Reply
  6. jayson - April 8, 2017 3:29 pm

    i really gotta be careful about reading these in public, teary eyes are a little embarrassing.

    Reply
  7. Tina - April 8, 2017 4:36 pm

    Wow!! Just wow. I can’t get enough of these stories. What an amazing heart you have..

    Reply
  8. Roxanne Langley - April 8, 2017 6:00 pm

    It only takes one. Bless her. And there is nothing ordinary about an ordinary life. But you already know that.

    Reply
  9. Bob McGhee - April 8, 2017 8:33 pm

    A+ wonderful story.

    The older I get the more often things I once thought were important fall to the wayside. For most of my life I was not a religious man. Oh, I believed in religion but didn’t practice it. Thought it was enough to just mention God. Using two syllables. I was more than wrong.

    By the time I retired a few years ago I was a physical and mental mess. All those things and behaviors I thought were important in the past finally passed me on the highway to hell. I took the next exit, right into mental rehab. It worked. Rather, God did. On my own I came to realize that He had always been close by, saving me from myself, saving me for I didn’t know what. Even through quadruple heart bypass. Why? Good people younger than me, brighter than me, and more together than me had long passed. And I’m still here. Don’t know why. But I am truly thankful and blessed and happy that He is, too..

    I have decided that maybe I am supposed to do all -and more- of the things that fellow commenter Pat Byers suggests; heartfelt smiles, kind gestures, real compliments, whatever I think might help someone else. Because I now love doing that. As I get older.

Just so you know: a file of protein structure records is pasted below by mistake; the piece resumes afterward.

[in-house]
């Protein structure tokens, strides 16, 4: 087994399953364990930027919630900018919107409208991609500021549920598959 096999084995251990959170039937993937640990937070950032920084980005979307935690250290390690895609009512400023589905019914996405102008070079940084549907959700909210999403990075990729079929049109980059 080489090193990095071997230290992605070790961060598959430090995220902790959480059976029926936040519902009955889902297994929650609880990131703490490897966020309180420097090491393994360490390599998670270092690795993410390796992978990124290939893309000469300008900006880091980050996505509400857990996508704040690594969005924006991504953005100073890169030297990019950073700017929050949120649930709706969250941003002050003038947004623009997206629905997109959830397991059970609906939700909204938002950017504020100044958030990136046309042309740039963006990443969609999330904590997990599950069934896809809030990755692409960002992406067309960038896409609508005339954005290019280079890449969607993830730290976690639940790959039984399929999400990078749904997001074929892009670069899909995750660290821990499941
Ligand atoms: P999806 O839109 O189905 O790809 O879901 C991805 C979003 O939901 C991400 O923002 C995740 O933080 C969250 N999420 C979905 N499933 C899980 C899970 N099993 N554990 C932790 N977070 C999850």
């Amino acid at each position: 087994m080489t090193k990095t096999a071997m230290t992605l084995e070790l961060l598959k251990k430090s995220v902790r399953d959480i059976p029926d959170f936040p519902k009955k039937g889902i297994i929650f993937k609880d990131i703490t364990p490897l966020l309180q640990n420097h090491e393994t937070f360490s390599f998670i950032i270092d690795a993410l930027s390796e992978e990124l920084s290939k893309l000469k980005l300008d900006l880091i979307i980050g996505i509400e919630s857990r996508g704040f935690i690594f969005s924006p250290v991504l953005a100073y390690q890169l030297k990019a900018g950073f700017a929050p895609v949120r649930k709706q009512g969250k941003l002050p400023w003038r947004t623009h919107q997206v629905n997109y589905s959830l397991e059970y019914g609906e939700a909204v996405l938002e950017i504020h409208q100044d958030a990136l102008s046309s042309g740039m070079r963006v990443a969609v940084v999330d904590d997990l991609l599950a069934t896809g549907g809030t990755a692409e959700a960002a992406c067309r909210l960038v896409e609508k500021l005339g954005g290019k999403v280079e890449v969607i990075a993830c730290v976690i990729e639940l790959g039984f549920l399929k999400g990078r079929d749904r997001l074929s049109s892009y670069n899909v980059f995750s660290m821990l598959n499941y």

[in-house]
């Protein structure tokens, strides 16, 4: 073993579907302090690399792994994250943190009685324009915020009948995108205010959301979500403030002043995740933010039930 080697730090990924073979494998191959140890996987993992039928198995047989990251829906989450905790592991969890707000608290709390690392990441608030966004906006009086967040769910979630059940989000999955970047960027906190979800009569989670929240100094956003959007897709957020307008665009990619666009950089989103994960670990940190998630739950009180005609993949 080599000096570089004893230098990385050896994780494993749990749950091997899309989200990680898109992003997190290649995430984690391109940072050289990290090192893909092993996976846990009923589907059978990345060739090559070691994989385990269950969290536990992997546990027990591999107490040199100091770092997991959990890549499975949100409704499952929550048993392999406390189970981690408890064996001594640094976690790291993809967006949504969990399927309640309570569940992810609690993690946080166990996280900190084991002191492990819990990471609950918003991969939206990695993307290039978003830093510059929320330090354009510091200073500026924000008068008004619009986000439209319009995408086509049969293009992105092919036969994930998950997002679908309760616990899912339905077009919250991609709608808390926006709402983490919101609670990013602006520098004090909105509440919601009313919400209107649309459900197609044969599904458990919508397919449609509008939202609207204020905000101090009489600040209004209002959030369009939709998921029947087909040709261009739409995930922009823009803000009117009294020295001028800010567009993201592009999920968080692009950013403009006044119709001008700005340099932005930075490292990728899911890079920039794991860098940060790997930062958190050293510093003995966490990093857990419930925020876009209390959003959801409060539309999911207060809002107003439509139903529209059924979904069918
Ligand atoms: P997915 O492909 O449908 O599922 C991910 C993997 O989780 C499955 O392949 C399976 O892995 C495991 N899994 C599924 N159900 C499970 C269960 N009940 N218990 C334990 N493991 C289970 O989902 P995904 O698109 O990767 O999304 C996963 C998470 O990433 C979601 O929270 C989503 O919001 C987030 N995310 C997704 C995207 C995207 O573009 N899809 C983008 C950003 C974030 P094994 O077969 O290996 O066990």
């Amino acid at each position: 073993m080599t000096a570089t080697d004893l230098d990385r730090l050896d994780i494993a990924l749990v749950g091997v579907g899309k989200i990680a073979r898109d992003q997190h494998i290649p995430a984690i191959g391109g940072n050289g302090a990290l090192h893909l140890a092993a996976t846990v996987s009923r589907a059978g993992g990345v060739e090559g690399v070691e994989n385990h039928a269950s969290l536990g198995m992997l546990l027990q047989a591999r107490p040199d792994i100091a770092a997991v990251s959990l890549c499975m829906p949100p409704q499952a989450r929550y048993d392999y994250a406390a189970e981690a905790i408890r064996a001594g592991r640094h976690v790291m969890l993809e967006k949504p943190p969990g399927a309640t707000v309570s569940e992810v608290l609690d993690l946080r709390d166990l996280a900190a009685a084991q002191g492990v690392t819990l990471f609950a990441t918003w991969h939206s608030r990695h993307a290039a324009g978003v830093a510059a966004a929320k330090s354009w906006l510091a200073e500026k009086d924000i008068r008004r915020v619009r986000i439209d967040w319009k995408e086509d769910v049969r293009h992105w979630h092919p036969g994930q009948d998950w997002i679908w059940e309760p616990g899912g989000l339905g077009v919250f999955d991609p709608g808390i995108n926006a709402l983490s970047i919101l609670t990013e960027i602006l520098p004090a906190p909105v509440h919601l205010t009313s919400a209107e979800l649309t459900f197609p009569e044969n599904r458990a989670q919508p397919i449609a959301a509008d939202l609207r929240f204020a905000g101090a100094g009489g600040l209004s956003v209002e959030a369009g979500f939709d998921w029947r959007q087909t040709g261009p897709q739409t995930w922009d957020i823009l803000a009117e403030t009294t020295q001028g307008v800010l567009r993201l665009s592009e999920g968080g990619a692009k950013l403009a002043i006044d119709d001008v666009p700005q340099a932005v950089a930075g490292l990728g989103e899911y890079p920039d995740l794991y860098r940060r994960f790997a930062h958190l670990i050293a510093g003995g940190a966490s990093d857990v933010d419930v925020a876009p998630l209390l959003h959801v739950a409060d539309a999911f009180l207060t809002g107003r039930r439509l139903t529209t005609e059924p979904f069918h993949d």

Reply
  10. June RouLaine Phillips i - April 9, 2017 4:35 am

    It’s wild how your story coincides with my day. At, the baseball game we had a new player..In a whisper it was said he is a foster child…. Really good at ball though….But, hard to handle at times. In truth he was brought to be coached by my husband. ” Someone new”. The boy shut the game down in 4 innings…Threw 17 pitches in 4 innings. Never once did he act out . When I got home we made the call to see if was this young man was in the system or in the process of being adopted…..He is getting a new set of parents… Good people, it made my night to know he is safe.

    Reply
  11. Jeannie - April 9, 2017 8:26 pm

    O akay, I had to read today and yesterday’s articles in one sitting. I am now crying, hugging my dog, and trying to decide where I can find a kid that needs love. Thank you.

    Reply
  12. Lilli Ann Snow - April 11, 2017 12:33 am

    I’m with Jeannie.
    You always hit homers, Sean.
    I guess it’s ’cause you just know how to “be…the…ball.”
    Bats? Unnecessary.
    Some balls just were born to fly over fences.

    Reply
  13. Phyllis - April 12, 2017 1:44 pm

    We all are put here for someone.

    Reply
  14. Deanna J - June 7, 2017 1:37 pm

    God always puts us where we need to be! Praise God!

    Reply
  15. Jane Hampton - June 7, 2017 7:30 pm

    Amen from an old teacher with big sunglasses.

    Reply
  16. Betty - June 7, 2017 8:13 pm

    I’m going to a funeral tomorrow of an angel who taught special ed children with me. When I was a tired, single mother, she introduced me to a guy who”needed to meet someone nice, for a change!” He and I will be married 29 years in October. Sweet Connie always said that God had plans for her to bring Ernie to me! I believe it! Love your words!! I am a speech pathologist, so my mind loves words and you use em well!

    Reply
  17. Becky - June 8, 2017 5:35 pm

    There is no way to tell you how very parallel my life is living this sweet story right now. My heart is behind full and touched by this story. Thank you for blessing me today with your words.

    Reply